Rental Car Companies Under the Reformed No-Fault Act
Case Law on the books with respect to the way Personal Injury Protection Insurance benefits are pain may have already changed dramatically with the passage of the Amendment to Michigan’s No-Fault Act on June 11, 2019.
Under the old MCL 500.3114, an occupant of a rental vehicle was afforded coverage under the same scheme as an occupant of any other vehicle. First, the highest priority insurer was that of the injured occupant. Next, the insurer of the spouse or resident relative of injured occupant. This has not changed. The problem is that if under the old statute, if the occupant did not have insurance and their resident family members also lacked insurance, the owner was responsible. And this is where the change took place.
Under existing case law, so long as the vehicle was under less than 30 days, the rental car company was required to provide PIP coverage under State Farm Mut Auto Ins Co v Enterprise Leasing Co, 452 Mich. 25; 549 NW2d 345 (1996) and Fuller v GEICO Indemnity Co; (COA-PUB, 3/5/2015; RB #3414) regardless of the language of their contracts because statutes take precedence over any contractual language that may be in conflict with them. In fact, the courts have previously said that a certified self-insurer under the No-Fault Act can constitute an “insurer” for purposes of MCL 500.3114(4)(a) even if the self-insurer’s vehicle was not required to be covered by no-fault insurance under MCL 500.3101(1) or 500.3102(1) under the recent Turner v Farmers Ins Exch, Nos 339624, 339815, ___ Mich. App ___, ___ NW2d ___ (Apr 16, 2019) decision.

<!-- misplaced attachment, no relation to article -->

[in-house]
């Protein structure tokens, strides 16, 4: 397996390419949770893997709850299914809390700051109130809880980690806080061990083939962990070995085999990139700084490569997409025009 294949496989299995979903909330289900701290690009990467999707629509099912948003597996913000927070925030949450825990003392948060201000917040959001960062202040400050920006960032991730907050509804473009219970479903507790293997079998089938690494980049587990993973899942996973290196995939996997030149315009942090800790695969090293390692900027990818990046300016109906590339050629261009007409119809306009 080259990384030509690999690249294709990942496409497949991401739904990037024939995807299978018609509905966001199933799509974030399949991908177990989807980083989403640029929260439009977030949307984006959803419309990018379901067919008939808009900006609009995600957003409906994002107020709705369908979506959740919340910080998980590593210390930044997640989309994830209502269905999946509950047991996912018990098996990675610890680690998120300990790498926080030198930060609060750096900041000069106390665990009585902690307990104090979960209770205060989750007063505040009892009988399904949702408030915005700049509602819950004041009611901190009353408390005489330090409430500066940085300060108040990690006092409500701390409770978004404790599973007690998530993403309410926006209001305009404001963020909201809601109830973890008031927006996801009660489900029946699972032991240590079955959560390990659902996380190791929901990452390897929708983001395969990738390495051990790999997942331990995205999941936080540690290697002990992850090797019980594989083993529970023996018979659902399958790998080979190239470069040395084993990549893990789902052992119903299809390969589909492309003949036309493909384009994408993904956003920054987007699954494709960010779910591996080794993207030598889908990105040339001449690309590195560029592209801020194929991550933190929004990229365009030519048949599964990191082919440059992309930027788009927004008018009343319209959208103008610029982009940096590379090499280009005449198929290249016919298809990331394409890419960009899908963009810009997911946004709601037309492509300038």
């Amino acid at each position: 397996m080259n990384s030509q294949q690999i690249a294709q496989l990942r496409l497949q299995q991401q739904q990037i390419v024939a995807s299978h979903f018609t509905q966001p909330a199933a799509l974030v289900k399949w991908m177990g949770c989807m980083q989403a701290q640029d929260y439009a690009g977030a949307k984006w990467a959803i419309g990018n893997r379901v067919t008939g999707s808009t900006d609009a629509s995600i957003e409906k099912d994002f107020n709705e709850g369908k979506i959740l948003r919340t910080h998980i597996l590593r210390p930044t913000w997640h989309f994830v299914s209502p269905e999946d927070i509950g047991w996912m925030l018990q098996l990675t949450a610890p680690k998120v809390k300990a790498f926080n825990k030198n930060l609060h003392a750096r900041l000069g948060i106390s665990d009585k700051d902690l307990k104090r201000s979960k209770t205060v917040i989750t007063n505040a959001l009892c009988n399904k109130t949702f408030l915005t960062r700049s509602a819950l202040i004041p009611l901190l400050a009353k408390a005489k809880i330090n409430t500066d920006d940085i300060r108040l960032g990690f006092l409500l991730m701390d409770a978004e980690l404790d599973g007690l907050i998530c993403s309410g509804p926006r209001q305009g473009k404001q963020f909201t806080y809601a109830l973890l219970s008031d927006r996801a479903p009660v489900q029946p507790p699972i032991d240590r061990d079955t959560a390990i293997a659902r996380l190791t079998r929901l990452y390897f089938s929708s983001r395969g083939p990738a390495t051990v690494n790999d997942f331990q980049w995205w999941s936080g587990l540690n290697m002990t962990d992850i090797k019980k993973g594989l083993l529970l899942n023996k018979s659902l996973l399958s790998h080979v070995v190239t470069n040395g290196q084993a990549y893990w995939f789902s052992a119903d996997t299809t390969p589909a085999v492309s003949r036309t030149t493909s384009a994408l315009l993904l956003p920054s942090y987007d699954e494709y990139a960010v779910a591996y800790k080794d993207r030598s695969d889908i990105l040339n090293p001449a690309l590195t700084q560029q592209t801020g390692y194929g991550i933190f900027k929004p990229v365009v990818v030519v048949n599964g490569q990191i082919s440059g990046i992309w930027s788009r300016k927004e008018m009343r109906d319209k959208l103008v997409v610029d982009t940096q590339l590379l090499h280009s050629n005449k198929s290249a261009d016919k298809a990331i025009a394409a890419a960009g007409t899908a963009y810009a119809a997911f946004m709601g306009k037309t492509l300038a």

In Turner, the court held that the rental car company, Enterprise, which self-insured two out-of-state–registered vehicles involved in Michigan accidents, was the higher priority insurer than the assigned claims plan insurer because Enterprise was “the insurer of the owner or registrant of the vehicle occupied” and this is a binding appellate decision.
But now, in June, just two months after this appeals decision was reached, we have the change in the no-fault act. Because the logic of Fuller v. Geico was based upon the owner liability section in 500.3114, and because, post June 11, 2019, owner liability is no longer in the order of priority, it is not at all clear that this court of appeals decision would still be binding, and in fact it might be just the opposite result. However, if this didn’t muddy the waters enough, the DIFS has issued a recent opinion, 19-058-M wherein the Department of Financial Services appears to suggest that insurers must first submit revised policies before taking advantage of the new statutory provisions. Of course, this is an opinion from an agency, not a court, so whether or not this is binding is an open question. But even if it were against insurers, there also remains the question of whether or not that opinion would apply to a rental car company. Turner vs. Farmers ultimately defined Enterprise as an insurer in their holding, but in reality, they are actually a “self-insured” entity, not an insurer themselves. So, whether or not Enterprise or any other rental car insurer is required to provide PIP benefits is very much an open question. Moreover, even if the rental car company (owner of the vehicle) is not required to provide PIP benefits, they may be required under a contract provision rather than via statute.
So, where does all this leave us? The safest method is simply to put all possible parties on notice, and in the event that litigation is required, file against all possible entities that may be required to pay PIP benefits.
John T. Schroder
Attorney at Law
Law Offices of Joumana Kayrouz, PLLC